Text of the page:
Cortisol and Catecholamines in Posttraumatic Stress Disorder: an epidemiologic community study
Young EA and Breslau N;
Commented by , 25 Apr 2004
Aims of the study
- To examine the association of exposure to trauma and lifetime posttraumatic stress disorder (PTSD) with urinary cortisol and catecholamine (dopamine, norepinephrine and epinephrine) levels.
- To elucidate the role of comorbid lifetime major depressive disorder (MDD) on urinary excretion of cortisol and catecolamines in patients with PTSD.
Participants were selected from a 10-year follow-up cohort in a large-scale longitudinal community study of young adults. Three groups of subjects were selected for the present study:
- persons who had been exposed to trauma during the preceding 5 years
- other persons who met DSM-III-R criteria for PTSD in previous assessments
- persons preselected randomly from the cohort
24-hour urinary free cortisol (UFC) and catecholamine excretion levels were collected in all participants during a 32-hour stay at a sleep center. Diagnoses of PTSD and MDD were assessed with the National Institute of Mental Health Diagnostic Interval Schedule (NIMH-DIS) for DSM-III-R.
Urinary cortisol levels:
- Effects of trauma exposure and PTSD: there were no effects of trauma exposure and PTSD on urinary cortisol levels.
- Comorbidity with MDD: persons with MDD had significantly higher levels of urinary cortisol excretion than persons with or without PTSD.
Urinary catechoamine levels:
- Effects of trauma exposure and PTSD: a) persons with PTSD had significantly higher levels of all 3 urinary catecholamines than persons without PTSD and persons without exposure to trauma; b) persons with exposure to trauma without PTSD had lower catecholamine levels than persons without exposure.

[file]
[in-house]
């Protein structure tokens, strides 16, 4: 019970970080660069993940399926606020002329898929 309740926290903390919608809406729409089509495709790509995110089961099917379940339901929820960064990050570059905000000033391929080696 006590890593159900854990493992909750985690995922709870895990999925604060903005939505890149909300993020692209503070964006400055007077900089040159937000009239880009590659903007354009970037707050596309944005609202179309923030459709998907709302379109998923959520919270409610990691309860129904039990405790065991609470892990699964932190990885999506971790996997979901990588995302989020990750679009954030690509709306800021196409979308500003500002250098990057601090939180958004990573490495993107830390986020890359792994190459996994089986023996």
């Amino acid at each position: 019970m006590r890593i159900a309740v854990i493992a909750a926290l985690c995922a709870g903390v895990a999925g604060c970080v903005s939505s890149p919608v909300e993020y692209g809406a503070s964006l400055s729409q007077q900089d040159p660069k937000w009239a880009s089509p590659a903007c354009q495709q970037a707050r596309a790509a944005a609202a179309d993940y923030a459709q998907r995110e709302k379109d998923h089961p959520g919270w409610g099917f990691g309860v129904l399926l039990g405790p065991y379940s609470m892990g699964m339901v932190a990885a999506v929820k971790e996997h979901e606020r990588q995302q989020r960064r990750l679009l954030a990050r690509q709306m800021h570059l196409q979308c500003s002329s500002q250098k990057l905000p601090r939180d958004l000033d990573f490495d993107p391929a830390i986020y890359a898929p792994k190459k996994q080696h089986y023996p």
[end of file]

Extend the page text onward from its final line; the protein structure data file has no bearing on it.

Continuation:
- Comorbidity with MDD: persons with PTSD, with or without comorbid MDD, had significantly higher levels of all 3 urinary catecholamines than persons with MDD only or people without PTSD and MDD.
This is an important study on a difficult and quite controversial topic.The most important findings of the study are:
- trauma per se does not lead to sustained increases in either cortisol or catecholamine levels
- PTSD is associated with increased catecholamine levels, not, however, with increased or decreased cortisol levels
Major strengths of the study, in comparison with similar studies in the field, include
- the data come from a representative community sample
- the sample size is large
- the urine samples were collected in 8-hour intervals during a 32-hour stay of the participants in a sleep center
Limitations of the study include
- only two thirds of the subjects who had been randomly selected at the outstart accepted to participate in the study
- the number of participants with current PTSD was quite small
- the number of men with current or past PTSD was small
- diagnostic assessments were based exclusively on data that were gathered with a structured diagnostic interview
- diagnoses were made using DSM-III-R criteria, which differ to some degree with the criteria in DSM-IV-(TR) that have been in use for more than a decade now